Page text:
Chase Manhattan Corp. has dismissed 10 salespeople and traders in its high-yield bond business in preparation for its merger with Chemical Banking Corp., market sources said.
Those leaving include John Kolmer, Chase's managing director of high- yield finance, and Bob Dennis, managing director of high-yield trading. Mr. Kolmer is regarded as one of the "leading citizens of the high-yield market," one source said.
Between them Chase and Chemical employ about 75 high-yield traders, salespeople, and analysts.
"We maintain a strong commitment to this business, and will have one of the largest high-yield shops on the Street," a bank spokesperson said.
"Part of the issue for Chemical is that they have a very capable team that's been built up over the last few years," said a banker. "The tribe can have only one chief, and in this case, Chemical won."
Wilfred Finnegan, a managing director of Chemical, will head the high- yield business, reporting to Chemical's head of Global Investment Banking, James B. Lee Jr.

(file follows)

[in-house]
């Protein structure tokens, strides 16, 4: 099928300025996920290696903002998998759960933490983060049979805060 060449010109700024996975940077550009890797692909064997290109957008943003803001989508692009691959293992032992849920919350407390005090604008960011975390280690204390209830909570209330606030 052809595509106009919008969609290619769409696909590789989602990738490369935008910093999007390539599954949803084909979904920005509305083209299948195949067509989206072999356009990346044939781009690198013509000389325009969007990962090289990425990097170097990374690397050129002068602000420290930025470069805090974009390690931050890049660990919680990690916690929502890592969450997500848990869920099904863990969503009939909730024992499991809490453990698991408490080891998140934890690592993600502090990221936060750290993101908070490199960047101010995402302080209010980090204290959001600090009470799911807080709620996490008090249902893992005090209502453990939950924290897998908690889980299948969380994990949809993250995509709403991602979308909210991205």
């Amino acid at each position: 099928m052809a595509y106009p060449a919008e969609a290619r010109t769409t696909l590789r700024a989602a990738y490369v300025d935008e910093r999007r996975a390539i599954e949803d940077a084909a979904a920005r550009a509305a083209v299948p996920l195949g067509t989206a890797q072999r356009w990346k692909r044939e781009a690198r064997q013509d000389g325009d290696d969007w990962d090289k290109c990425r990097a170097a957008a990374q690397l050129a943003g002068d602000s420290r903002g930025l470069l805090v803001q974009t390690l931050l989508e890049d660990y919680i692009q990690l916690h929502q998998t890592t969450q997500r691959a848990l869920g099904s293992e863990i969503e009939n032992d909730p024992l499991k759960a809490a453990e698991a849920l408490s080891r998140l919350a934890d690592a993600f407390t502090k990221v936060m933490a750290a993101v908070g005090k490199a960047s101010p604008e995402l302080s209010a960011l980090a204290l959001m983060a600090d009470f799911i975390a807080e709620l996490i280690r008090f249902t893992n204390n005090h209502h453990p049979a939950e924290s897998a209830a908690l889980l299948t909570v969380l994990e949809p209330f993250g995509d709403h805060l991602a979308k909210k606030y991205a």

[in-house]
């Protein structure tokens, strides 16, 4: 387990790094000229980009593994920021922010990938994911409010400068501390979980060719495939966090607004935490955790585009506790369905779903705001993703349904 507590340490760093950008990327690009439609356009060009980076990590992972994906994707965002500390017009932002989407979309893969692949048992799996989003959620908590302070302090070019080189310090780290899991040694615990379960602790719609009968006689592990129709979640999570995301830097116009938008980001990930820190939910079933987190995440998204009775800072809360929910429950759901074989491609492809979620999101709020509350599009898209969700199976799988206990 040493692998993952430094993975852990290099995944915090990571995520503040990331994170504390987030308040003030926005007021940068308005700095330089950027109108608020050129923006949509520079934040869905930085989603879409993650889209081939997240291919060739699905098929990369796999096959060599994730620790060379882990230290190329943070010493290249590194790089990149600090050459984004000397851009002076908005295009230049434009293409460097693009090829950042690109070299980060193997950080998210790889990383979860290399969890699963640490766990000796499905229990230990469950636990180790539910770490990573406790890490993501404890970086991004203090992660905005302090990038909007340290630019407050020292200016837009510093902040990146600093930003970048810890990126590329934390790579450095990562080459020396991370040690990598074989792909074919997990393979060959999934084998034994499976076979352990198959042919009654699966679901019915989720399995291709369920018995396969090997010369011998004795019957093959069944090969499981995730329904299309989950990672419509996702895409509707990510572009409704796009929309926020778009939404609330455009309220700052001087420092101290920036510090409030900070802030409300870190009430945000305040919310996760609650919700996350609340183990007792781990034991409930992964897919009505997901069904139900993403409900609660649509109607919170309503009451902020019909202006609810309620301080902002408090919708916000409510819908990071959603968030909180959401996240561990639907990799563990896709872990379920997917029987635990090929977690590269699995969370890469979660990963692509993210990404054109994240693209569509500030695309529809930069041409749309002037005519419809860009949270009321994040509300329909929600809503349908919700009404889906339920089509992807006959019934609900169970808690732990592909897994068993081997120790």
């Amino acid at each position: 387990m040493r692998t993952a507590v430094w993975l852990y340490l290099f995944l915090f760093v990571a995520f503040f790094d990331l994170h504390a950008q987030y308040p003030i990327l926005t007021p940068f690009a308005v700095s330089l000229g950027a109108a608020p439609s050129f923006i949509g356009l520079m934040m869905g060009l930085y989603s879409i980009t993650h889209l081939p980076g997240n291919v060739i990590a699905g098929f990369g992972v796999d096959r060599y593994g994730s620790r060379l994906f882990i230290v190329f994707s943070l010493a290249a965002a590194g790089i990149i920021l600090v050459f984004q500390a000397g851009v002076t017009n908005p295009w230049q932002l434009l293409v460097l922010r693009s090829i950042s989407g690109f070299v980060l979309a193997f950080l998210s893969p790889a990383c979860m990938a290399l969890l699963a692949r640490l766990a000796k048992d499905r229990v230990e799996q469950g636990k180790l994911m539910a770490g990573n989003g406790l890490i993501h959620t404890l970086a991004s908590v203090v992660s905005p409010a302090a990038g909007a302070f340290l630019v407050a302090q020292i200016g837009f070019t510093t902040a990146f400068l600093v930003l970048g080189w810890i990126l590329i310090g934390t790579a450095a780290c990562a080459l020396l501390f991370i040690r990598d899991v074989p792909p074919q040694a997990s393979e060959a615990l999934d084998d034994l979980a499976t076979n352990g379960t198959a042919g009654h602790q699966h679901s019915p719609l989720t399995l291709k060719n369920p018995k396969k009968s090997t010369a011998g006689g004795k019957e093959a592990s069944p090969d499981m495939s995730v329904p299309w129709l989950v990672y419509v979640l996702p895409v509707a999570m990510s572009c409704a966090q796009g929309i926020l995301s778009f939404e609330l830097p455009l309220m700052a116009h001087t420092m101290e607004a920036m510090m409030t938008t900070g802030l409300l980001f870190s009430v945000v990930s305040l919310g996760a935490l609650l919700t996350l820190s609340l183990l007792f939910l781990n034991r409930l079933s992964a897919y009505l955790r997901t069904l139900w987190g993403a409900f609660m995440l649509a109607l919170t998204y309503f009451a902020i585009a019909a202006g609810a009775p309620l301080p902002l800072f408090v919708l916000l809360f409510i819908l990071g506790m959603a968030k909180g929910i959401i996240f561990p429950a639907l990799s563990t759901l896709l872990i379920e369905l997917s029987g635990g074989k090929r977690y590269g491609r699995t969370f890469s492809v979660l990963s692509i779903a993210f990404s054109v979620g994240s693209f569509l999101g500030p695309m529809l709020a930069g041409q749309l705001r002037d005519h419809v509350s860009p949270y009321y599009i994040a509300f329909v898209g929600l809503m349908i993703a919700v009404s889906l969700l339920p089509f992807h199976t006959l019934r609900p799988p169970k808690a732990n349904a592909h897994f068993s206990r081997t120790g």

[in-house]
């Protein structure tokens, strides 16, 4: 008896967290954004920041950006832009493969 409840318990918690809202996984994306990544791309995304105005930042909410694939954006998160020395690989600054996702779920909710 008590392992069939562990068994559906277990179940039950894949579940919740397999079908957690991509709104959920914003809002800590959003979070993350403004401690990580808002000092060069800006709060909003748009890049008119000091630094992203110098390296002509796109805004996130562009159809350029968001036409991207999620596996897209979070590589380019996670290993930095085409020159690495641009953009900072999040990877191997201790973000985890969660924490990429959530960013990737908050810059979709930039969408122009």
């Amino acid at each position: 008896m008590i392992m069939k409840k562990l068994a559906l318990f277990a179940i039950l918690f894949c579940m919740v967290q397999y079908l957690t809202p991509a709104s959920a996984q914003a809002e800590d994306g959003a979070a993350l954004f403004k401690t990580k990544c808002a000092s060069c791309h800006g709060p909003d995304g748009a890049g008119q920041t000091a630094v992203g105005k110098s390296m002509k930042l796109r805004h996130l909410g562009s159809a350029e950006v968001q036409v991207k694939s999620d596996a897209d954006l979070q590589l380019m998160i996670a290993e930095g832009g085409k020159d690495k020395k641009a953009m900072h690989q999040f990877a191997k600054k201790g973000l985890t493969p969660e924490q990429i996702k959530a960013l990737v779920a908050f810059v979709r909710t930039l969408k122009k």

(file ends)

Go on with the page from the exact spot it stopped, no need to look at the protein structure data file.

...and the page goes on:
Bankers said the new Chase was unlikely to lose business because of the dismissals, because high-yield bond traders are not the ones on the front lines of a relationship with a corporate client.
The dismissed executives enter a favorable job market. The high-yield business usually experiences some turnover in the beginning of the year, after annual bonuses have been awarded, executive headhunters said.
They added that new entrants into the high-yield business are hiring. These include Swiss, German and Canadian banks as well as commercial banks with new investment banking units.
The high-yield business, in which capital is raised for companies with debt ratings below investment grade, is growing because high-rated companies do not provide sufficient yields to banks in today's marketplace.
"Banks that have have tried to break into this business with anything other than exprienced high-yield people have found that it's a difficult market to get into," said one high-yield practitioner.
Chemical and Chase had approached the market differently. Chase won high-yield business through its corporate coverage groups while Chemical developed its business through its activity in leveraged acquisitions.